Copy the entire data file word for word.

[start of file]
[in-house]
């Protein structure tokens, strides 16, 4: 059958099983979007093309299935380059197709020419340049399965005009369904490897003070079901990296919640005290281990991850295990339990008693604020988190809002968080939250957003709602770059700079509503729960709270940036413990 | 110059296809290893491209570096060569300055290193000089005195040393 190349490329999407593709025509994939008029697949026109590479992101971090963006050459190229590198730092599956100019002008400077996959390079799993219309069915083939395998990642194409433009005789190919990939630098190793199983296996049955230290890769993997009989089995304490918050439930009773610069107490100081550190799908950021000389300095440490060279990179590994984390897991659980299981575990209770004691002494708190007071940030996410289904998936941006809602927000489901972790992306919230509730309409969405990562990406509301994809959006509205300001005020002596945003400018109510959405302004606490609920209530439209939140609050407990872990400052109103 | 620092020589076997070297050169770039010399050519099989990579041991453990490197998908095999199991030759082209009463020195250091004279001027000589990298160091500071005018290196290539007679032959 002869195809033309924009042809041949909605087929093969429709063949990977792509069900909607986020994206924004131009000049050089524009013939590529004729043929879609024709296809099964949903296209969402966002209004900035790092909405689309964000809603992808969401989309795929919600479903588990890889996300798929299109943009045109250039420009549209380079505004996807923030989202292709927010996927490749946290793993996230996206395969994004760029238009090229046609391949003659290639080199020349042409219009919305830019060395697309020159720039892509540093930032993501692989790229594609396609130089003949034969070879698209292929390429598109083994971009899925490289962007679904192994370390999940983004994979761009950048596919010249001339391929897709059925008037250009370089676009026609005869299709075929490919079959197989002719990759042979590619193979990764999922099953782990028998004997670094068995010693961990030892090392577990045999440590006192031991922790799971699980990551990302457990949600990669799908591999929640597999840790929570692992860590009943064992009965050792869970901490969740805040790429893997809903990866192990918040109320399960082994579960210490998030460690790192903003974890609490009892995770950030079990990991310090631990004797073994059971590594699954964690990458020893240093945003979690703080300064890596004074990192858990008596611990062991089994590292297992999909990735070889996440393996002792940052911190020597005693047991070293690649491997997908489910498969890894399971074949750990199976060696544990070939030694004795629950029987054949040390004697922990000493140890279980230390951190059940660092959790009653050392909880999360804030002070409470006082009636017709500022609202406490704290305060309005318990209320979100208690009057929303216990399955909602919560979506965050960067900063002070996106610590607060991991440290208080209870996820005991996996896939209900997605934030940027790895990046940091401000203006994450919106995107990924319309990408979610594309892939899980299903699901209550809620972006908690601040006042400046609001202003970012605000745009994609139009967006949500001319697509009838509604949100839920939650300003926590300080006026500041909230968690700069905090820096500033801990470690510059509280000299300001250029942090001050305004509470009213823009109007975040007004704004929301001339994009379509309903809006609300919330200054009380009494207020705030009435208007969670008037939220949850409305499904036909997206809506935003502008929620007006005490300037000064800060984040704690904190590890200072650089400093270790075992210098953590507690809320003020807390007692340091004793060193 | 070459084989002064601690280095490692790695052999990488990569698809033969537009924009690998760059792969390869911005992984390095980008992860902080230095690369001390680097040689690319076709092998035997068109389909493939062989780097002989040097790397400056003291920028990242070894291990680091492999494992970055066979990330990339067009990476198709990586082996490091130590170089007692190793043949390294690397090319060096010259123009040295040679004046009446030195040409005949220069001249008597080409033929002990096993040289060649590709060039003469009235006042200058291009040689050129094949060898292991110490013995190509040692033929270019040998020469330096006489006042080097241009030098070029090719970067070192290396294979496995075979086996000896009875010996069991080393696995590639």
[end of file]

[in-house]
């Protein structure tokens, strides 16, 4: 059958099983979007093309299935380059197709020419340049399965005009369904490897003070079901990296919640005290281990991850295990339990008693604020988190809002968080939250957003709602770059700079509503729960709270940036413990 | 110059296809290893491209570096060569300055290193000089005195040393 190349490329999407593709025509994939008029697949026109590479992101971090963006050459190229590198730092599956100019002008400077996959390079799993219309069915083939395998990642194409433009005789190919990939630098190793199983296996049955230290890769993997009989089995304490918050439930009773610069107490100081550190799908950021000389300095440490060279990179590994984390897991659980299981575990209770004691002494708190007071940030996410289904998936941006809602927000489901972790992306919230509730309409969405990562990406509301994809959006509205300001005020002596945003400018109510959405302004606490609920209530439209939140609050407990872990400052109103 | 620092020589076997070297050169770039010399050519099989990579041991453990490197998908095999199991030759082209009463020195250091004279001027000589990298160091500071005018290196290539007679032959 002869195809033309924009042809041949909605087929093969429709063949990977792509069900909607986020994206924004131009000049050089524009013939590529004729043929879609024709296809099964949903296209969402966002209004900035790092909405689309964000809603992808969401989309795929919600479903588990890889996300798929299109943009045109250039420009549209380079505004996807923030989202292709927010996927490749946290793993996230996206395969994004760029238009090229046609391949003659290639080199020349042409219009919305830019060395697309020159720039892509540093930032993501692989790229594609396609130089003949034969070879698209292929390429598109083994971009899925490289962007679904192994370390999940983004994979761009950048596919010249001339391929897709059925008037250009370089676009026609005869299709075929490919079959197989002719990759042979590619193979990764999922099953782990028998004997670094068995010693961990030892090392577990045999440590006192031991922790799971699980990551990302457990949600990669799908591999929640597999840790929570692992860590009943064992009965050792869970901490969740805040790429893997809903990866192990918040109320399960082994579960210490998030460690790192903003974890609490009892995770950030079990990991310090631990004797073994059971590594699954964690990458020893240093945003979690703080300064890596004074990192858990008596611990062991089994590292297992999909990735070889996440393996002792940052911190020597005693047991070293690649491997997908489910498969890894399971074949750990199976060696544990070939030694004795629950029987054949040390004697922990000493140890279980230390951190059940660092959790009653050392909880999360804030002070409470006082009636017709500022609202406490704290305060309005318990209320979100208690009057929303216990399955909602919560979506965050960067900063002070996106610590607060991991440290208080209870996820005991996996896939209900997605934030940027790895990046940091401000203006994450919106995107990924319309990408979610594309892939899980299903699901209550809620972006908690601040006042400046609001202003970012605000745009994609139009967006949500001319697509009838509604949100839920939650300003926590300080006026500041909230968690700069905090820096500033801990470690510059509280000299300001250029942090001050305004509470009213823009109007975040007004704004929301001339994009379509309903809006609300919330200054009380009494207020705030009435208007969670008037939220949850409305499904036909997206809506935003502008929620007006005490300037000064800060984040704690904190590890200072650089400093270790075992210098953590507690809320003020807390007692340091004793060193 | 070459084989002064601690280095490692790695052999990488990569698809033969537009924009690998760059792969390869911005992984390095980008992860902080230095690369001390680097040689690319076709092998035997068109389909493939062989780097002989040097790397400056003291920028990242070894291990680091492999494992970055066979990330990339067009990476198709990586082996490091130590170089007692190793043949390294690397090319060096010259123009040295040679004046009446030195040409005949220069001249008597080409033929002990096993040289060649590709060039003469009235006042200058291009040689050129094949060898292991110490013995190509040692033929270019040998020469330096006489006042080097241009030098070029090719970067070192290396294979496995075979086996000896009875010996069991080393696995590639």